Dec 12, 2016

The Flying Dutchman and In Infinity

I've made quite a few trips to Helsinki in the last few weeks, and I finally had the opportunity to check out the Yayoi Kusama exhibit "In Infinity" at the Helsinki Art Museum. Kusama is famous for her installations, and there were quite a few to be seen here. She has also collaborated with major fashion houses with some truly memorable results. There's the lady herself surrounded by candy-cane tentacles above. (I think it was a wax doll?)

Kusama has suffered from mental heath problems, and her art draws from hallucinations, fears, and obsessions. Infinity, like the title of the exhibition, is a major theme, as well as repetition and the desire to become one with the world. 

Here you can see some of the pumpkin sculptures Kusama is famous for. She also had a thing for phalluses made from different material. The boat in the background is covered with them. 

This was my favourite installation. You walk into a dark room with mirrors on the walls and water on the floor and the coloured orbs seem to go on forever. They also shifted colour once in a while.

The exhibition is running until January 22nd, if you want to see it.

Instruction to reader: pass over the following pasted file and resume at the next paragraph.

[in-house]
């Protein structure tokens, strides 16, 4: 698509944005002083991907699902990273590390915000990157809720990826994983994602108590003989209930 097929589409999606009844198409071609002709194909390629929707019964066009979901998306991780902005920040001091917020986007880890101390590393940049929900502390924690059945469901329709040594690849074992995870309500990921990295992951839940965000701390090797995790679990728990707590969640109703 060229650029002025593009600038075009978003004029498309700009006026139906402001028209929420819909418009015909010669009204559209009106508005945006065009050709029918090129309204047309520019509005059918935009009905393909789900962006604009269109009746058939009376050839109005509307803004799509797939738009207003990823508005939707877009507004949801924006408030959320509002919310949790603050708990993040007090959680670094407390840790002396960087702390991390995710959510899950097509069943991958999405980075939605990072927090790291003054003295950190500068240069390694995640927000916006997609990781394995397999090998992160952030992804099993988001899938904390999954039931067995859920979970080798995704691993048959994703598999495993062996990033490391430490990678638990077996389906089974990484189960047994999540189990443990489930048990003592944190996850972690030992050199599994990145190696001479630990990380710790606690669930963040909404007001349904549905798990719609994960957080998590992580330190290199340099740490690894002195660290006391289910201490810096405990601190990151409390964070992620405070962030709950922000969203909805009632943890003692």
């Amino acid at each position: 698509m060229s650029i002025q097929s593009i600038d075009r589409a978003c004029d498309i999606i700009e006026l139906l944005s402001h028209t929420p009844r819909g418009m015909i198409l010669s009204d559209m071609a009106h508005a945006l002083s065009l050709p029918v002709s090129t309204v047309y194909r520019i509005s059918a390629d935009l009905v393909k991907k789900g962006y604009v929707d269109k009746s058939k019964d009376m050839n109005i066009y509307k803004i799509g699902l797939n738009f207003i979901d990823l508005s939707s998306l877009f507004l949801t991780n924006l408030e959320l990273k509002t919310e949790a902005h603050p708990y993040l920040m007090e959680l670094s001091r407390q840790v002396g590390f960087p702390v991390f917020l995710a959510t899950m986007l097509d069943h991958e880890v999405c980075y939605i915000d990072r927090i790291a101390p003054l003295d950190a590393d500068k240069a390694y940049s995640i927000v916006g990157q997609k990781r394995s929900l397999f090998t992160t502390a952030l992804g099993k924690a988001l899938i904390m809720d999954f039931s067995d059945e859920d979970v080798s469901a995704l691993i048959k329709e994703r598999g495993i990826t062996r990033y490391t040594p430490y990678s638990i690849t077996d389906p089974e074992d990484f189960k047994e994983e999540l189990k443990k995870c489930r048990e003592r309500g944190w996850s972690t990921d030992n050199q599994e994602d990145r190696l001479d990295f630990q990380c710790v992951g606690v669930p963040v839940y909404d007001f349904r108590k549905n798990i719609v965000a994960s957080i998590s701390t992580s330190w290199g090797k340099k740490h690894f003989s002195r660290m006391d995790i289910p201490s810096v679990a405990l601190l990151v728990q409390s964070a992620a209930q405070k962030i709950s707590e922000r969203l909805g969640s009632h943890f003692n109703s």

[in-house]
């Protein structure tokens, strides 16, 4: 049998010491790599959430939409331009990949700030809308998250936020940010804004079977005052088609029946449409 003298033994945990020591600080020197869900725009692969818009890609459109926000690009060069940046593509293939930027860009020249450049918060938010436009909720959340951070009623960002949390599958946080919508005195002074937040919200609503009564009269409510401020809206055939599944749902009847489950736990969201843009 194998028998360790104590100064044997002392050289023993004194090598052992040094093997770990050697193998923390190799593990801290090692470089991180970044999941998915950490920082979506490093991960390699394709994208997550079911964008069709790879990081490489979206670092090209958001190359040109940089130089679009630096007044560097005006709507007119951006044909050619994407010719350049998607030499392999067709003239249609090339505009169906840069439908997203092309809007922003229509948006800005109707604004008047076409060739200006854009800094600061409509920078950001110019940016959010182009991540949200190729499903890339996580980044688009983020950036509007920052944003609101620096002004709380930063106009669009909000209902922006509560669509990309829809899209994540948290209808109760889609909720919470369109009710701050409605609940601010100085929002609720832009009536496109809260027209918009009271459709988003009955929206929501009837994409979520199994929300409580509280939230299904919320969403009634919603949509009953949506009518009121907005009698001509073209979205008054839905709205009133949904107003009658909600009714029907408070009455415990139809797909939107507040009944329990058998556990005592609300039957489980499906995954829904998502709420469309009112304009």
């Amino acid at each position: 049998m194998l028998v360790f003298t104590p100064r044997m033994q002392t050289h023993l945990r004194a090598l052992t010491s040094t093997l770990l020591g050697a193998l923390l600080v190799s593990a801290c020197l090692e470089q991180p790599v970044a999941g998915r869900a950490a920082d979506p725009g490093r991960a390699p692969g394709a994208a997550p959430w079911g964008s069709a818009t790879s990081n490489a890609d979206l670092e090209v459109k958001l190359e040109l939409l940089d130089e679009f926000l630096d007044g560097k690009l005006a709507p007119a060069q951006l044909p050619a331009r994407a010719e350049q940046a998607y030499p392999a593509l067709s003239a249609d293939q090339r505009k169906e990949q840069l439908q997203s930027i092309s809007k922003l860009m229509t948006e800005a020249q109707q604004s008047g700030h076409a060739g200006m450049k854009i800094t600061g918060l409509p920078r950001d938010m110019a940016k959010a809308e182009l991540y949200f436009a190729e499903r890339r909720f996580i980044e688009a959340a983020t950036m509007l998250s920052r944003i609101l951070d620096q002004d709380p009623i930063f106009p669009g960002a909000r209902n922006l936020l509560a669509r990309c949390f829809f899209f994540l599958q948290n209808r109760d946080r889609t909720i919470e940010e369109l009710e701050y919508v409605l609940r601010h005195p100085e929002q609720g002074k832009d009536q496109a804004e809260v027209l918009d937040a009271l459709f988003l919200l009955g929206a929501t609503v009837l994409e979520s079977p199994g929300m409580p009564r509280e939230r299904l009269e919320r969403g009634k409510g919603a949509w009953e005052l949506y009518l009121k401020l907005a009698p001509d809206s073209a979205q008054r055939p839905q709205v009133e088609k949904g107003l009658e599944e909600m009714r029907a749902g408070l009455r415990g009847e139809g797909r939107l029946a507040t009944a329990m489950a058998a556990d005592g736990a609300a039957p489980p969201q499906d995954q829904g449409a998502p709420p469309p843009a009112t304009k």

We also saw the National Opera's new production of Wagner's Der Fliegende Hollander. The singing was fine, but the  production was just weird. The idea was that the storm is only in the head of the artist, and there wasn't even a glimpse of the ship in the show. The translation of the libretto had had a lot of the nautical terms and things referring to the sea removed, and the end result didn't make any sense. I felt sorry for anyone who saw the opera for the first time, they were probably totally lost. And I'm sorry, but most of the bits that need to be on a ship just didn't work as metaphors. And the ending, oh, boy. I won't spoil it, but they changed the ending so that the whole of the opera was undermined by the decision. There were some beautiful visuals, though. It was like seeing two different stories that just didn't have anything to do with each other. Square peg, round hole, people! I wish they'd stop doing these modern versions of operas. Mostly, they ruin the experience and come across as trying too hard. 

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